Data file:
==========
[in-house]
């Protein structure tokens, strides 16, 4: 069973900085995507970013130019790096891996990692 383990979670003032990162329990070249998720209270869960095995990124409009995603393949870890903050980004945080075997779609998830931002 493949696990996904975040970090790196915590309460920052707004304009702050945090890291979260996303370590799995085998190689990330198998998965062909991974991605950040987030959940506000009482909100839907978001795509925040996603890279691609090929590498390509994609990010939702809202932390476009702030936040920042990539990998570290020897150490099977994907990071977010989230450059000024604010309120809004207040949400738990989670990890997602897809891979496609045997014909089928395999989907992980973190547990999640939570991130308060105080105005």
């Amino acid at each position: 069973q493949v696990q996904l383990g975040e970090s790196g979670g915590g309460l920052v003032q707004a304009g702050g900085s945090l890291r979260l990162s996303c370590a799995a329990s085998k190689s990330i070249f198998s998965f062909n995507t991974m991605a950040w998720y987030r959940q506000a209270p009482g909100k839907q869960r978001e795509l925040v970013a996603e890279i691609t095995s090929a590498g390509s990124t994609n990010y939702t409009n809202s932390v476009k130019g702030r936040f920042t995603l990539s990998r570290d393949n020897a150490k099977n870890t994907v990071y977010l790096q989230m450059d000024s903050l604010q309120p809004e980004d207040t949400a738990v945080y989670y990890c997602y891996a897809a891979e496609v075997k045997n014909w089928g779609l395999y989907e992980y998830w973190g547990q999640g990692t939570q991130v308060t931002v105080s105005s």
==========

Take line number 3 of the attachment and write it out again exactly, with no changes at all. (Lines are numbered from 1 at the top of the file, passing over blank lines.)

């Amino acid at each position: 069973q493949v696990q996904l383990g975040e970090s790196g979670g915590g309460l920052v003032q707004a304009g702050g900085s945090l890291r979260l990162s996303c370590a799995a329990s085998k190689s990330i070249f198998s998965f062909n995507t991974m991605a950040w998720y987030r959940q506000a209270p009482g909100k839907q869960r978001e795509l925040v970013a996603e890279i691609t095995s090929a590498g390509s990124t994609n990010y939702t409009n809202s932390v476009k130019g702030r936040f920042t995603l990539s990998r570290d393949n020897a150490k099977n870890t994907v990071y977010l790096q989230m450059d000024s903050l604010q309120p809004e980004d207040t949400a738990v945080y989670y990890c997602y891996a897809a891979e496609v075997k045997n014909w089928g779609l395999y989907e992980y998830w973190g547990q999640g990692t939570q991130v308060t931002v105080s105005s």